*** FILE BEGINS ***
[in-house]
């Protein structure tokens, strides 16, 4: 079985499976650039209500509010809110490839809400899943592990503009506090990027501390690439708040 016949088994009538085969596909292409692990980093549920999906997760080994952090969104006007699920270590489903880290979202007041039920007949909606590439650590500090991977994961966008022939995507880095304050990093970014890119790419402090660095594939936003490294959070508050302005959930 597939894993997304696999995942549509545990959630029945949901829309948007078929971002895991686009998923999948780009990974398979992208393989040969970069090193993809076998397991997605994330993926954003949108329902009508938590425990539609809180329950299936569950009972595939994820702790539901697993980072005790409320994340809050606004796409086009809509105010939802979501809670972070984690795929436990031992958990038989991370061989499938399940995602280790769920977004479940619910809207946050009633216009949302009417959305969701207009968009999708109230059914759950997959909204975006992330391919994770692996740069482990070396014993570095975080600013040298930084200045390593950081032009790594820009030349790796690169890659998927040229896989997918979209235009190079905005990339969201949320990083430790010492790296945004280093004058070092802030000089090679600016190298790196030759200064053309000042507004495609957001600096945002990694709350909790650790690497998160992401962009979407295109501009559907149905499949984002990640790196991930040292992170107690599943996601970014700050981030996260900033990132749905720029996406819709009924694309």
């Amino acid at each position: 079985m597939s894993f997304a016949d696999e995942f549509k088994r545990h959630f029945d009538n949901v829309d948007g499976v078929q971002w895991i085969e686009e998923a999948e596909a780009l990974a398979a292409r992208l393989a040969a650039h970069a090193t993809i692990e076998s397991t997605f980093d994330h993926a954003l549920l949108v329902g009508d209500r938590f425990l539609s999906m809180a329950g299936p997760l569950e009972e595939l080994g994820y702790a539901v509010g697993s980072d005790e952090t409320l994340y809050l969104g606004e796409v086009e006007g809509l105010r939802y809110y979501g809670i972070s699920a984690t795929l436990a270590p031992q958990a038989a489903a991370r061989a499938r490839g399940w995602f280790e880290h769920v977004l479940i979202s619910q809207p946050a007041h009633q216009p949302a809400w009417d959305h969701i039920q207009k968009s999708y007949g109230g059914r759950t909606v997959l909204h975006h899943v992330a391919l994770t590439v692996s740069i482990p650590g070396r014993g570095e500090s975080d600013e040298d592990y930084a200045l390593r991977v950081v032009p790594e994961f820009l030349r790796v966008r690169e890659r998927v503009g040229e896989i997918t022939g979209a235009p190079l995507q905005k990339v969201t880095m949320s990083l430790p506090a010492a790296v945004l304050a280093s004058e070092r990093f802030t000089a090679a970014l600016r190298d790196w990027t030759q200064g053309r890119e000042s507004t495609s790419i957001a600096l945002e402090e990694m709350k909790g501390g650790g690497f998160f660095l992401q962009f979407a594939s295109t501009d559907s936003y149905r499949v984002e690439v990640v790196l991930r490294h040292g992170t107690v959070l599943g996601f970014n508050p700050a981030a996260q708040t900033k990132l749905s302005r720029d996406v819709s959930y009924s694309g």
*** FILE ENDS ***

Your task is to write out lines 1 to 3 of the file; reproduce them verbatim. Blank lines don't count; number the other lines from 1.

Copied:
[in-house]
């Protein structure tokens, strides 16, 4: 079985499976650039209500509010809110490839809400899943592990503009506090990027501390690439708040 016949088994009538085969596909292409692990980093549920999906997760080994952090969104006007699920270590489903880290979202007041039920007949909606590439650590500090991977994961966008022939995507880095304050990093970014890119790419402090660095594939936003490294959070508050302005959930 597939894993997304696999995942549509545990959630029945949901829309948007078929971002895991686009998923999948780009990974398979992208393989040969970069090193993809076998397991997605994330993926954003949108329902009508938590425990539609809180329950299936569950009972595939994820702790539901697993980072005790409320994340809050606004796409086009809509105010939802979501809670972070984690795929436990031992958990038989991370061989499938399940995602280790769920977004479940619910809207946050009633216009949302009417959305969701207009968009999708109230059914759950997959909204975006992330391919994770692996740069482990070396014993570095975080600013040298930084200045390593950081032009790594820009030349790796690169890659998927040229896989997918979209235009190079905005990339969201949320990083430790010492790296945004280093004058070092802030000089090679600016190298790196030759200064053309000042507004495609957001600096945002990694709350909790650790690497998160992401962009979407295109501009559907149905499949984002990640790196991930040292992170107690599943996601970014700050981030996260900033990132749905720029996406819709009924694309």
């Amino acid at each position: 079985m597939s894993f997304a016949d696999e995942f549509k088994r545990h959630f029945d009538n949901v829309d948007g499976v078929q971002w895991i085969e686009e998923a999948e596909a780009l990974a398979a292409r992208l393989a040969a650039h970069a090193t993809i692990e076998s397991t997605f980093d994330h993926a954003l549920l949108v329902g009508d209500r938590f425990l539609s999906m809180a329950g299936p997760l569950e009972e595939l080994g994820y702790a539901v509010g697993s980072d005790e952090t409320l994340y809050l969104g606004e796409v086009e006007g809509l105010r939802y809110y979501g809670i972070s699920a984690t795929l436990a270590p031992q958990a038989a489903a991370r061989a499938r490839g399940w995602f280790e880290h769920v977004l479940i979202s619910q809207p946050a007041h009633q216009p949302a809400w009417d959305h969701i039920q207009k968009s999708y007949g109230g059914r759950t909606v997959l909204h975006h899943v992330a391919l994770t590439v692996s740069i482990p650590g070396r014993g570095e500090s975080d600013e040298d592990y930084a200045l390593r991977v950081v032009p790594e994961f820009l030349r790796v966008r690169e890659r998927v503009g040229e896989i997918t022939g979209a235009p190079l995507q905005k990339v969201t880095m949320s990083l430790p506090a010492a790296v945004l304050a280093s004058e070092r990093f802030t000089a090679a970014l600016r190298d790196w990027t030759q200064g053309r890119e000042s507004t495609s790419i957001a600096l945002e402090e990694m709350k909790g501390g650790g690497f998160f660095l992401q962009f979407a594939s295109t501009d559907s936003y149905r499949v984002e690439v990640v790196l991930r490294h040292g992170t107690v959070l599943g996601f970014n508050p700050a981030a996260q708040t900033k990132l749905s302005r720029d996406v819709s959930y009924s694309g």